College newspapers’ competitive advantage is disappearing – quickly.
OK, so now what? Obviously, college papers, like the city papers before them, must innovate to stay relevant and sustainable.
The first thing that the newspaper must do is to ensure it is taking advantage of all the ways available to push the content into the audience’s hands. Good PR, street teams handing issues directly to readers, attractive covers: Those are all great ways to keep the printed page alive.
But the bigger-picture question is whether that is the best move for the long-term viability of the media company. Sure, this will keep that legacy product alive a bit longer, but a truly innovative manager will see that this life support should only be used as a way of biding time while new products and revenue streams are being actively pursued.
In the parlance of the Boston Consulting Group, newspapers are the Cows, and we need to be pursuing the Question Marks. (Cows generate cash but don’t have much growth potential. Question marks have growth potential but aren’t yet generating much cash.)
To stay relevant, newspapers need to meet the audience where they are.
Paper is still relevant, but it is now the niche product. While it is still earning flagship dollars, we need to build the infrastructures for what comes next.
A Road Map
Rather than fight against social media, college papers need to step up their game and their presence on those social outlets.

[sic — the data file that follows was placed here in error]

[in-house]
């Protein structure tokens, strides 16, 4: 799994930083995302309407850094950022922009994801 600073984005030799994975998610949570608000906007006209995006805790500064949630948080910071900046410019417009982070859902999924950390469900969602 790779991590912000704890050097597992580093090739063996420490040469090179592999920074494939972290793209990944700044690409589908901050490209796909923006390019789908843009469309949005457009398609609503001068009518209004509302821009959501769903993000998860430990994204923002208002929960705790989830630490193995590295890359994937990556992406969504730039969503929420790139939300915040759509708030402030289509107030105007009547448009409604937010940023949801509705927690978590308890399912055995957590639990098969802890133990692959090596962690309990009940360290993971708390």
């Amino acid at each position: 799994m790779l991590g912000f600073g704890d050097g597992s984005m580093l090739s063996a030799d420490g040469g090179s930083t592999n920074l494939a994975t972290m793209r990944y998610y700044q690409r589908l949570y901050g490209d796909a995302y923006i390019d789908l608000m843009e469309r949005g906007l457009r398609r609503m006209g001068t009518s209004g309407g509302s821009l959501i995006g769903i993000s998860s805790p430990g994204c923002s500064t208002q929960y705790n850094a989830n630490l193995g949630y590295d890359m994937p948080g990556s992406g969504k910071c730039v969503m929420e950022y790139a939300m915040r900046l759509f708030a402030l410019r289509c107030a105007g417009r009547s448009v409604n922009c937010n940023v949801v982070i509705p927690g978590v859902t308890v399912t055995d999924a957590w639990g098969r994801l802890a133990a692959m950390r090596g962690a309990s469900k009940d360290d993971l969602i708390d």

Facebook is the new meeting place. It is the new quad. Where before, college newspapers were the authorities on the campus quad, they now need to be the authorities on the social media quad.
They need to be producing high-quality content on their websites, and then using their Facebook accounts to pull readers. They need to look at what they do well — better than anyone else in the world, actually — and actively push that content through social media in order to maintain that audience.
That content needs to meet the audience needs:
College newspapers can’t just produce the same 12-inch story and call it a day. The newsrooms need to explore all the ways their audiences are looking to engage in that social space and meet them there with options.
Content has to be more than just news. That is because, according to research by Flurry, consumers use their mobile devices to consume news only 2 percent of the time.
That is compared with the 17 percent spent on Facebook alone.
The other content in addition to news that the college media companies should be producing needs to include:
- Video – 4 percent of mobile usage
- Entertainment – 4 percent of mobile usage
- and Utilities – 8 percent of mobile usage (I see these as things like food truck trackers, transit apps, and other niche utilities that students need, but haven’t yet found in other areas. College media companies can develop these and again become the authority.)
If we can localize those aspects and provide community-level content, then we can conceivably capture as big a percentage of the mobile usage as Facebook. And once we are sure we can maintain our audience, then we need to apply a revenue model to monetize that audience.
Then we’re back in business.